Sunday, April 27, 2014

Thoughts on unmedicated childbirth

My baby is coming up on his first birthday, which has me in a contemplative mood.  What was I doing a year ago?  I was feeling nervous about my plans to have a baby without an epidural, but determined to give it a try, since my first two deliveries were pretty miserable experiences WITH an epidural.

Matt and I took a childbirth class before Mason's birth in 2005, and it included a little bit of lamaze breathing.  I later mentioned to a friend that I didn't think I was very good at using mind-over-matter to relax and convince myself that the pain wasn't all that painful.  She suggested the Bradley method as more of an "embrace the pain and work with it" approach.   This time around, I checked out Husband-Coached Childbirth and read it until I could bear it no more.  I found it to be absurd and insulting, with such gems of wisdom as this: if only women didn't use so much soap when washing their privates, the area would be less dry and therefore less likely to tear.  There is also discussion of how the author grew up on a farm and watched plenty of cows give birth without screaming and wailing.  (If they can do it, ladies, you can too, as long as you practice my method.)  But this diagram was the last straw:
Transition stage can be intense and crazy; it makes some people barf, so I'm with him on that steep mountain climb.  But.  Second stage, or what is shown above as a lovely plateau where you rest and enjoy the view, is also known as the pushing stage, where you expel the baby from the baby hole.  It's the craziest of all the crazy that happens during a child's birth.  Why is the mountain top flat?  It should be a ninety degree sheer clif, with the woman dangling from a pickaxe, holding on for dear life as she claws her way to the top.  The only way this depiction would be accurate is if you flipped the mountain upside down and slammed that plateau onto the pelvis of the little stick figure lady.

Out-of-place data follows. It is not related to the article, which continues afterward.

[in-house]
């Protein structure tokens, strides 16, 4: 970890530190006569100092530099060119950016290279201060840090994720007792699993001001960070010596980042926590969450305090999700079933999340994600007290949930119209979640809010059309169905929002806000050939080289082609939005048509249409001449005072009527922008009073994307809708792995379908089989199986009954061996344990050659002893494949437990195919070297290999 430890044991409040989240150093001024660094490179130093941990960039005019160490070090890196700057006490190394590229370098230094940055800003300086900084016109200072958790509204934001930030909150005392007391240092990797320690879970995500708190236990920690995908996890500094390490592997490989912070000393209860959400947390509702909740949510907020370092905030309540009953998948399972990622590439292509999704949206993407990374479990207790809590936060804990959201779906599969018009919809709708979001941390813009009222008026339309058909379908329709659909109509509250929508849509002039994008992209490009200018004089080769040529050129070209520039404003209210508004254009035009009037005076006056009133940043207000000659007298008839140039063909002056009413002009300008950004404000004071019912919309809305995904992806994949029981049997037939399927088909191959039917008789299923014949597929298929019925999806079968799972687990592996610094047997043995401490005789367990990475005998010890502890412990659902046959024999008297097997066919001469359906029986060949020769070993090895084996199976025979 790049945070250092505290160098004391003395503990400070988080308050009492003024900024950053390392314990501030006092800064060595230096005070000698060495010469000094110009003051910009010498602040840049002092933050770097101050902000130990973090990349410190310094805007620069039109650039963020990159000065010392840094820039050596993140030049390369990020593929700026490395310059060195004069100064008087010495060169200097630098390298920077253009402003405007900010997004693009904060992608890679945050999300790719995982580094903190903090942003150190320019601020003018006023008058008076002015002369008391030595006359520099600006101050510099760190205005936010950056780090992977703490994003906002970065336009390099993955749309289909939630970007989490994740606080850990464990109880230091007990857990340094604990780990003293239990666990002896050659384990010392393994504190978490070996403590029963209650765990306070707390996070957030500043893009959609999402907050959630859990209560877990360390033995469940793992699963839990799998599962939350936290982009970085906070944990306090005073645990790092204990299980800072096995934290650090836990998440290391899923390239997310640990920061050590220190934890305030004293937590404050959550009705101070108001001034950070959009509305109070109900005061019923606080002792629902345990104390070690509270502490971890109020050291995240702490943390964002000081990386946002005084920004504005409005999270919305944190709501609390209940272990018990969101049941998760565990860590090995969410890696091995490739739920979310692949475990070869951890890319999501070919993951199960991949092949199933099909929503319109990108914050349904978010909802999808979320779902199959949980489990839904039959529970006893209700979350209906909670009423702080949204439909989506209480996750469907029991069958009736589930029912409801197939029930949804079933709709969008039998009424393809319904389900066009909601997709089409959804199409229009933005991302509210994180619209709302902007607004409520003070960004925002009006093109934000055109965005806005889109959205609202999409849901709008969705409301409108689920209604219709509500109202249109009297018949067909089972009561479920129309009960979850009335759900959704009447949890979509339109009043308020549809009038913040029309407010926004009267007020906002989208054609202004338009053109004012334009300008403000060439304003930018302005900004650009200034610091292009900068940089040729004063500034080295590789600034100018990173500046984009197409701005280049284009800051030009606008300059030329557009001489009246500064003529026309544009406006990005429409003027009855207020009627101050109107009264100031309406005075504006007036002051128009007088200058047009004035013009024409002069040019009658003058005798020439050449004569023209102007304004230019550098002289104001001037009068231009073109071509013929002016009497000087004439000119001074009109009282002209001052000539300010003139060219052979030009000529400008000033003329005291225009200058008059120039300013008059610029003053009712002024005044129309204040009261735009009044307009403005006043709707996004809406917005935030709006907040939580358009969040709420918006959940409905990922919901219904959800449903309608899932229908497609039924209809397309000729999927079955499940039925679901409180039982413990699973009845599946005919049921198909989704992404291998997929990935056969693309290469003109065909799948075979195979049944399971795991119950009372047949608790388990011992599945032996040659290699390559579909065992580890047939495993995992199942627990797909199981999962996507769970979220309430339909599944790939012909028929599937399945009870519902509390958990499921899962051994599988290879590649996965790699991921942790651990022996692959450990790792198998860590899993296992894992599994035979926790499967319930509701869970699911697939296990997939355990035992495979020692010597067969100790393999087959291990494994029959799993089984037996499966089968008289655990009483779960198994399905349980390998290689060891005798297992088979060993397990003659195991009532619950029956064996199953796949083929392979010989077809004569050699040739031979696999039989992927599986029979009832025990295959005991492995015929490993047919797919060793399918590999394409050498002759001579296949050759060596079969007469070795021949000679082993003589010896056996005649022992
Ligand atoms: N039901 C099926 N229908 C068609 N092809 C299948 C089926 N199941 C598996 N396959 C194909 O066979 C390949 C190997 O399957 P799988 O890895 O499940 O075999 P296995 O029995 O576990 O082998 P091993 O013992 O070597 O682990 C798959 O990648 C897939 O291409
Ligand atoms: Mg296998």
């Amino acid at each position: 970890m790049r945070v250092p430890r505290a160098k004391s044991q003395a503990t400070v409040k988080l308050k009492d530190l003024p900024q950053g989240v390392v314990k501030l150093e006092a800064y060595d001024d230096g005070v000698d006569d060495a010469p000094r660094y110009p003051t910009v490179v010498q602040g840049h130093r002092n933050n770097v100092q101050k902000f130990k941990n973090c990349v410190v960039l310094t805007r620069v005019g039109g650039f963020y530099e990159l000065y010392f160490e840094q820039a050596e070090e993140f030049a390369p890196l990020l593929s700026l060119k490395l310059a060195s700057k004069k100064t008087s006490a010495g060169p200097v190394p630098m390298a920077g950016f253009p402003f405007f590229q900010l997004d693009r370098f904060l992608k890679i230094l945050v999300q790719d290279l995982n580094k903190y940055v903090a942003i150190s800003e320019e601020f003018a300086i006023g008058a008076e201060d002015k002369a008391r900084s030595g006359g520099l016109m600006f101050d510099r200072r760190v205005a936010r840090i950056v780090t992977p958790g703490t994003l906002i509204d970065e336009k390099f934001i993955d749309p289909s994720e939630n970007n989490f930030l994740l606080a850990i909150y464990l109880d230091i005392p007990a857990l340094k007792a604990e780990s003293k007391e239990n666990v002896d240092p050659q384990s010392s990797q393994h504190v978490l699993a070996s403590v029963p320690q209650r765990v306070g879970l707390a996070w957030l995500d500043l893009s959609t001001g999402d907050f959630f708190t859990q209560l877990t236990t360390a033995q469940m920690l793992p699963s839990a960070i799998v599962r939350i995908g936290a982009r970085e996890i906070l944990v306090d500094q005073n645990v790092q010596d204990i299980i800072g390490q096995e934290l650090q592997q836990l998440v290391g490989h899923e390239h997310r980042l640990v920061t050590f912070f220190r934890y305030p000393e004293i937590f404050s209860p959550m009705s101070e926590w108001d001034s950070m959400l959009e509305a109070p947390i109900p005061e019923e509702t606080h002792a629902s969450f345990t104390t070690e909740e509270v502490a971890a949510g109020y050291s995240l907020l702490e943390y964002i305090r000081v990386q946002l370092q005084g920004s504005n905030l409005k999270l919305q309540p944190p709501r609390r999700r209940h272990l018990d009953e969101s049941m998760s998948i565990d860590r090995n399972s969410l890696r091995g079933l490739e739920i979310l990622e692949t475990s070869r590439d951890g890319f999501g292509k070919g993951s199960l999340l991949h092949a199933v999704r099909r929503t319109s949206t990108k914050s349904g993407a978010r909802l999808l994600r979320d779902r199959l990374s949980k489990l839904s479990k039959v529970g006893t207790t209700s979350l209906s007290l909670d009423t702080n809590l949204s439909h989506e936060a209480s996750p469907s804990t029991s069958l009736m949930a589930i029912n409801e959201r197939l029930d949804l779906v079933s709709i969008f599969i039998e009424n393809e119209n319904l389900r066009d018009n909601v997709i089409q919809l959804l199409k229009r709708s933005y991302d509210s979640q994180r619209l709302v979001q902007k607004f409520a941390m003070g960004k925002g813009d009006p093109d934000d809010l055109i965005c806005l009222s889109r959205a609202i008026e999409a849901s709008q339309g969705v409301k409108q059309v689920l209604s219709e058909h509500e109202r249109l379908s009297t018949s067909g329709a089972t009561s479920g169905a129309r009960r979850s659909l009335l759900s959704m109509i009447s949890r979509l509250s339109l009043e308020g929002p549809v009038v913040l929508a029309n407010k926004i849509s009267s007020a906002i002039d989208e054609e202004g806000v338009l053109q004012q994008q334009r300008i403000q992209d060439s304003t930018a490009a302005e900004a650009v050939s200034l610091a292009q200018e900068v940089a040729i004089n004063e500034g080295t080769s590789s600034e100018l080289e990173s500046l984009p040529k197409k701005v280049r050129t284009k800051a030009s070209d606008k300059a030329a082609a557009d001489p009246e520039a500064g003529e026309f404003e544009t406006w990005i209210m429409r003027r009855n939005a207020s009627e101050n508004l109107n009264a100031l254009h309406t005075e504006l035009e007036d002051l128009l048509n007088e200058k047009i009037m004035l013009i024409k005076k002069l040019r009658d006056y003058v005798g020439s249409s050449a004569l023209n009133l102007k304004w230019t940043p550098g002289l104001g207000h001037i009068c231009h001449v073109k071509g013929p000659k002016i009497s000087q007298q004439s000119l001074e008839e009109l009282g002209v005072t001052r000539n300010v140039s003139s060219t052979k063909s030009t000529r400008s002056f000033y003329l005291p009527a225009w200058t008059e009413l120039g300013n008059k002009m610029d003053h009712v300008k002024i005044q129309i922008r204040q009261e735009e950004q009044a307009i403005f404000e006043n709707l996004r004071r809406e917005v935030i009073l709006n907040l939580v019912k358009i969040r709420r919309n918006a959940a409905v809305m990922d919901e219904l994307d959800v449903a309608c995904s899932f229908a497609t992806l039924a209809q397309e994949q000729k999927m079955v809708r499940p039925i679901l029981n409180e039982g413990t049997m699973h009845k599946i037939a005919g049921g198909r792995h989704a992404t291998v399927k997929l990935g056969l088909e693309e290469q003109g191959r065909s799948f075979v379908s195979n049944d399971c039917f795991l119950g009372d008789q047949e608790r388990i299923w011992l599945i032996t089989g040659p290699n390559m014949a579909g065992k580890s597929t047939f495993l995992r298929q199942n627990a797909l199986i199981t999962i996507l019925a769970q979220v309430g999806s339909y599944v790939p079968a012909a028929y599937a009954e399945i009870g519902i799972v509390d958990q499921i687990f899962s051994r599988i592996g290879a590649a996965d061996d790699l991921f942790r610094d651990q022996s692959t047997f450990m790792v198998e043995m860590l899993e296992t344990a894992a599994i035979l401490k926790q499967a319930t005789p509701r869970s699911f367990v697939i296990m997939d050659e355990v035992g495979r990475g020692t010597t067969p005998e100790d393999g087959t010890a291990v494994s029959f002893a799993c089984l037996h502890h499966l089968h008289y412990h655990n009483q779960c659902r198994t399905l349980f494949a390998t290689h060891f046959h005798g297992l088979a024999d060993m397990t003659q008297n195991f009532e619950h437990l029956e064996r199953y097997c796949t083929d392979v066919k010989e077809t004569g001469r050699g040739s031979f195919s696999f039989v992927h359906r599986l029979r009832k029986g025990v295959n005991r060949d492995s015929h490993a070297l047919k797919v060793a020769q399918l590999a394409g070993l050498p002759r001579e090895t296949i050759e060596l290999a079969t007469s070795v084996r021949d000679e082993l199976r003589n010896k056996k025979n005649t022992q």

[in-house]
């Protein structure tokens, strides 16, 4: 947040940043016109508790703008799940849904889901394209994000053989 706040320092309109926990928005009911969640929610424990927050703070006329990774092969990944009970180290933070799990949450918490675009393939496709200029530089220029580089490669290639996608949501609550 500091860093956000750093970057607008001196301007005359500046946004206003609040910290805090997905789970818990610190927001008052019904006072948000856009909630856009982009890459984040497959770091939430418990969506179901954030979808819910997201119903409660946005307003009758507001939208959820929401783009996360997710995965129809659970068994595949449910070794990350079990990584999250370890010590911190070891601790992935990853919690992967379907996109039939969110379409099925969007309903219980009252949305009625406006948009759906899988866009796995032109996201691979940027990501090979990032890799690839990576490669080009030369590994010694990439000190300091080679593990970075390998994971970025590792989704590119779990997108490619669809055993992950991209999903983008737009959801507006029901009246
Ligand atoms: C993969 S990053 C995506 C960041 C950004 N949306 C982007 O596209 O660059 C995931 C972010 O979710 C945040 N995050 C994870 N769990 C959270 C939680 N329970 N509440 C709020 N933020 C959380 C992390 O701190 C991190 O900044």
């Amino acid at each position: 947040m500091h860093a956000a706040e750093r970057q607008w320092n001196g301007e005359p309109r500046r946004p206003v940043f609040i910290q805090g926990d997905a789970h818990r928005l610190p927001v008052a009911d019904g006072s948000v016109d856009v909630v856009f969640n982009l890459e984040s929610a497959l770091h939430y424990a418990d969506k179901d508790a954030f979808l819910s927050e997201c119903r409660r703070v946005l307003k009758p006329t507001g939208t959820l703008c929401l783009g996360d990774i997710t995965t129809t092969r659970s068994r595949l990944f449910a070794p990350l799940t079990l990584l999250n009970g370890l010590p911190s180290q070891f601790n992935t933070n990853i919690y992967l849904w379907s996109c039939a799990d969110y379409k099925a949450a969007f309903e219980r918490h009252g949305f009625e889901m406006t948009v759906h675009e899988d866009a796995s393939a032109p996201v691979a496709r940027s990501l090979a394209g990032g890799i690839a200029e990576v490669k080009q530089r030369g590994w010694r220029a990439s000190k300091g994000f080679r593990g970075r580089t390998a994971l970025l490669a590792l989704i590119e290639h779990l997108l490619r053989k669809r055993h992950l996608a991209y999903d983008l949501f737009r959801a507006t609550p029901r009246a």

Anyway, enough about Bradley.  I don't recommend his method.

In the end, it was a good thing that I'd planned on going drug-free, because this kid came fast, way faster than his siblings.  I started having strong contractions around 10:30, got to the hospital by 11:00 and had my baby by midnight.  My doctor did not happen to be on call at the time, so I got one of her partners who I'll call Dr. Stoneface.  I don't know if it was the late hour or what, but she had little comfort or encouragement or, really, personality to offer me.  As I cried and writhed in pain minutes before starting to push, Dr. Stoneface sat at the end of the bed and asked the nurse next to me "Is this her first baby?"  Oh, I'm sorry, am I complaining too much?  Am I being a wuss?  I'm pretty sure that on my deathbed, I'll look back on this hour as the most physically uncomfortable hour OF MY LIFE; excuse me if I'm being kind of annoying as I pass through it.

There's a Simpsons bit that captures the feeling perfectly, but the clip isn't on youtube.  You'll have to imagine it. Homer is skiing and his legs have spread way too far apart.
Homer: Ow, my leg!  This is the worst pain ever!
And then as he's flying downhill, his crotch bumps into several mounds of snow in rapid succession.
Paging Dr. Bradley.  I think I've found a better illustration for your book.


  1. I kind of loved this post :)

  2. I had my babies so doped up on pain-killer that I couldn't feel my legs, but I still laughed out loud at your post. It also confirmed my decisions. : )

  3. I love this! You are so clever and funny. I've had my six babies med-free. I wouldn't want to do it any other way, but I call pushing the "ring of fire". In retrospect, are you glad you went med-free or do you wish you had gone with an epidural?

  4. Here is the link to the video